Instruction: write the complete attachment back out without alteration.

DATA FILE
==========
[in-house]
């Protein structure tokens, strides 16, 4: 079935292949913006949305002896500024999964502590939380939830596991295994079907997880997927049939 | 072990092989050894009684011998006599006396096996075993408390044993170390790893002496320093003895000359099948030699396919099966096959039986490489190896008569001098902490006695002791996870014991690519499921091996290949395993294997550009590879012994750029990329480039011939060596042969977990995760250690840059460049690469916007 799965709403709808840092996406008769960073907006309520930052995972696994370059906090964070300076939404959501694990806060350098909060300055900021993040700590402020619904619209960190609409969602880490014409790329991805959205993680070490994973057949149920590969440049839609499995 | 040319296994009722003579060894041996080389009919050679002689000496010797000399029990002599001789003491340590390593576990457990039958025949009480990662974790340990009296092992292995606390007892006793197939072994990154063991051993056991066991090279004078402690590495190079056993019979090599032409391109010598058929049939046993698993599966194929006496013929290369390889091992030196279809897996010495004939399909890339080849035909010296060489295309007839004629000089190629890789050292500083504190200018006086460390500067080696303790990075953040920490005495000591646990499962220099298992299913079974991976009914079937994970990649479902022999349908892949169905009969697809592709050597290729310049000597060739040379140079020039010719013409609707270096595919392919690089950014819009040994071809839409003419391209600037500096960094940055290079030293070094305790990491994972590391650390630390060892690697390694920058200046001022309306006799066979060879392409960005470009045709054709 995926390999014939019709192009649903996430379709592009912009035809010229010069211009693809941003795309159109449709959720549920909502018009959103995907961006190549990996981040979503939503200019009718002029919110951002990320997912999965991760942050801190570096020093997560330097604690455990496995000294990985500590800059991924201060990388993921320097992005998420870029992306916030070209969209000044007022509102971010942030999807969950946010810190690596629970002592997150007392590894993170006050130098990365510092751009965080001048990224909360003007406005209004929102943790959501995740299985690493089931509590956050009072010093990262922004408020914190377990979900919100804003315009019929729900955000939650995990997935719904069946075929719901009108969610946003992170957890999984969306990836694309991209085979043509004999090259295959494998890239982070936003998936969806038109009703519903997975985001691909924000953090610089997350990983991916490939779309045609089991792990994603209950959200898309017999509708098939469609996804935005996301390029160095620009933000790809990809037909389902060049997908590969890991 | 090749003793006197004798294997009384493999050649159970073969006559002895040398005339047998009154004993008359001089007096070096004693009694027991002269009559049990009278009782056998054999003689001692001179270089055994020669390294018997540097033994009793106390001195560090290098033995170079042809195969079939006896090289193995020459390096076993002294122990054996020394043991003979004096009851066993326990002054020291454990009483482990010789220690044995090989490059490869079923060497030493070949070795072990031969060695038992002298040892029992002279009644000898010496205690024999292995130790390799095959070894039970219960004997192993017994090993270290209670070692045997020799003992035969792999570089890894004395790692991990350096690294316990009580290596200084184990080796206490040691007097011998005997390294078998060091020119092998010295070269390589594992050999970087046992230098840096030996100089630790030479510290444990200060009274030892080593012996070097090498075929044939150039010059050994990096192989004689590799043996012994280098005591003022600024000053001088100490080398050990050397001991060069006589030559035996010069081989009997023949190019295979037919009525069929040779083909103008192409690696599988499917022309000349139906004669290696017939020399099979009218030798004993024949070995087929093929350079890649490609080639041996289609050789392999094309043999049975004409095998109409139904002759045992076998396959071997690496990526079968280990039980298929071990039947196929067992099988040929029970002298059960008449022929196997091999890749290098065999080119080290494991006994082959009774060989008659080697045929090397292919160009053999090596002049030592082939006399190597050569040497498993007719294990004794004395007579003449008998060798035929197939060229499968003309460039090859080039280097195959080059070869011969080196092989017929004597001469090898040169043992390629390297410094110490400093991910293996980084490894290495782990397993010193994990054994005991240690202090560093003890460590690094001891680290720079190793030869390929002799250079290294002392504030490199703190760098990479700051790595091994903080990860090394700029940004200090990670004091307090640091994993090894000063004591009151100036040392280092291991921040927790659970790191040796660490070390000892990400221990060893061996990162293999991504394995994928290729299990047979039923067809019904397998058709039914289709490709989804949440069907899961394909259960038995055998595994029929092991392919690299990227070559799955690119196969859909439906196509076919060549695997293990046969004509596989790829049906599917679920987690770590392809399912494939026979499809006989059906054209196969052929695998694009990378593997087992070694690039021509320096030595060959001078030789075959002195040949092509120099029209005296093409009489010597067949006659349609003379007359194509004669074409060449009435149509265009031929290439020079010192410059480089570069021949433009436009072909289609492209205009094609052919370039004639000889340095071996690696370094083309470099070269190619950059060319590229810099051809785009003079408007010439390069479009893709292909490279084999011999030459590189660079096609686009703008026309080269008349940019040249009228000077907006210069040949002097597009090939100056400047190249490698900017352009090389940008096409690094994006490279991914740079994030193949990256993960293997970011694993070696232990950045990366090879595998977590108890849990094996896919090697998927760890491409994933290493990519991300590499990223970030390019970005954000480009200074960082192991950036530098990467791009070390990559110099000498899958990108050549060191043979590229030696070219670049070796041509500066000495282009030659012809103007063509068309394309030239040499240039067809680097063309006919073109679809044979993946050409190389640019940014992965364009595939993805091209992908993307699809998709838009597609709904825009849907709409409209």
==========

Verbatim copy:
[in-house]
């Protein structure tokens, strides 16, 4: 079935292949913006949305002896500024999964502590939380939830596991295994079907997880997927049939 | 072990092989050894009684011998006599006396096996075993408390044993170390790893002496320093003895000359099948030699396919099966096959039986490489190896008569001098902490006695002791996870014991690519499921091996290949395993294997550009590879012994750029990329480039011939060596042969977990995760250690840059460049690469916007 799965709403709808840092996406008769960073907006309520930052995972696994370059906090964070300076939404959501694990806060350098909060300055900021993040700590402020619904619209960190609409969602880490014409790329991805959205993680070490994973057949149920590969440049839609499995 | 040319296994009722003579060894041996080389009919050679002689000496010797000399029990002599001789003491340590390593576990457990039958025949009480990662974790340990009296092992292995606390007892006793197939072994990154063991051993056991066991090279004078402690590495190079056993019979090599032409391109010598058929049939046993698993599966194929006496013929290369390889091992030196279809897996010495004939399909890339080849035909010296060489295309007839004629000089190629890789050292500083504190200018006086460390500067080696303790990075953040920490005495000591646990499962220099298992299913079974991976009914079937994970990649479902022999349908892949169905009969697809592709050597290729310049000597060739040379140079020039010719013409609707270096595919392919690089950014819009040994071809839409003419391209600037500096960094940055290079030293070094305790990491994972590391650390630390060892690697390694920058200046001022309306006799066979060879392409960005470009045709054709 995926390999014939019709192009649903996430379709592009912009035809010229010069211009693809941003795309159109449709959720549920909502018009959103995907961006190549990996981040979503939503200019009718002029919110951002990320997912999965991760942050801190570096020093997560330097604690455990496995000294990985500590800059991924201060990388993921320097992005998420870029992306916030070209969209000044007022509102971010942030999807969950946010810190690596629970002592997150007392590894993170006050130098990365510092751009965080001048990224909360003007406005209004929102943790959501995740299985690493089931509590956050009072010093990262922004408020914190377990979900919100804003315009019929729900955000939650995990997935719904069946075929719901009108969610946003992170957890999984969306990836694309991209085979043509004999090259295959494998890239982070936003998936969806038109009703519903997975985001691909924000953090610089997350990983991916490939779309045609089991792990994603209950959200898309017999509708098939469609996804935005996301390029160095620009933000790809990809037909389902060049997908590969890991 | 090749003793006197004798294997009384493999050649159970073969006559002895040398005339047998009154004993008359001089007096070096004693009694027991002269009559049990009278009782056998054999003689001692001179270089055994020669390294018997540097033994009793106390001195560090290098033995170079042809195969079939006896090289193995020459390096076993002294122990054996020394043991003979004096009851066993326990002054020291454990009483482990010789220690044995090989490059490869079923060497030493070949070795072990031969060695038992002298040892029992002279009644000898010496205690024999292995130790390799095959070894039970219960004997192993017994090993270290209670070692045997020799003992035969792999570089890894004395790692991990350096690294316990009580290596200084184990080796206490040691007097011998005997390294078998060091020119092998010295070269390589594992050999970087046992230098840096030996100089630790030479510290444990200060009274030892080593012996070097090498075929044939150039010059050994990096192989004689590799043996012994280098005591003022600024000053001088100490080398050990050397001991060069006589030559035996010069081989009997023949190019295979037919009525069929040779083909103008192409690696599988499917022309000349139906004669290696017939020399099979009218030798004993024949070995087929093929350079890649490609080639041996289609050789392999094309043999049975004409095998109409139904002759045992076998396959071997690496990526079968280990039980298929071990039947196929067992099988040929029970002298059960008449022929196997091999890749290098065999080119080290494991006994082959009774060989008659080697045929090397292919160009053999090596002049030592082939006399190597050569040497498993007719294990004794004395007579003449008998060798035929197939060229499968003309460039090859080039280097195959080059070869011969080196092989017929004597001469090898040169043992390629390297410094110490400093991910293996980084490894290495782990397993010193994990054994005991240690202090560093003890460590690094001891680290720079190793030869390929002799250079290294002392504030490199703190760098990479700051790595091994903080990860090394700029940004200090990670004091307090640091994993090894000063004591009151100036040392280092291991921040927790659970790191040796660490070390000892990400221990060893061996990162293999991504394995994928290729299990047979039923067809019904397998058709039914289709490709989804949440069907899961394909259960038995055998595994029929092991392919690299990227070559799955690119196969859909439906196509076919060549695997293990046969004509596989790829049906599917679920987690770590392809399912494939026979499809006989059906054209196969052929695998694009990378593997087992070694690039021509320096030595060959001078030789075959002195040949092509120099029209005296093409009489010597067949006659349609003379007359194509004669074409060449009435149509265009031929290439020079010192410059480089570069021949433009436009072909289609492209205009094609052919370039004639000889340095071996690696370094083309470099070269190619950059060319590229810099051809785009003079408007010439390069479009893709292909490279084999011999030459590189660079096609686009703008026309080269008349940019040249009228000077907006210069040949002097597009090939100056400047190249490698900017352009090389940008096409690094994006490279991914740079994030193949990256993960293997970011694993070696232990950045990366090879595998977590108890849990094996896919090697998927760890491409994933290493990519991300590499990223970030390019970005954000480009200074960082192991950036530098990467791009070390990559110099000498899958990108050549060191043979590229030696070219670049070796041509500066000495282009030659012809103007063509068309394309030239040499240039067809680097063309006919073109679809044979993946050409190389640019940014992965364009595939993805091209992908993307699809998709838009597609709904825009849907709409409209």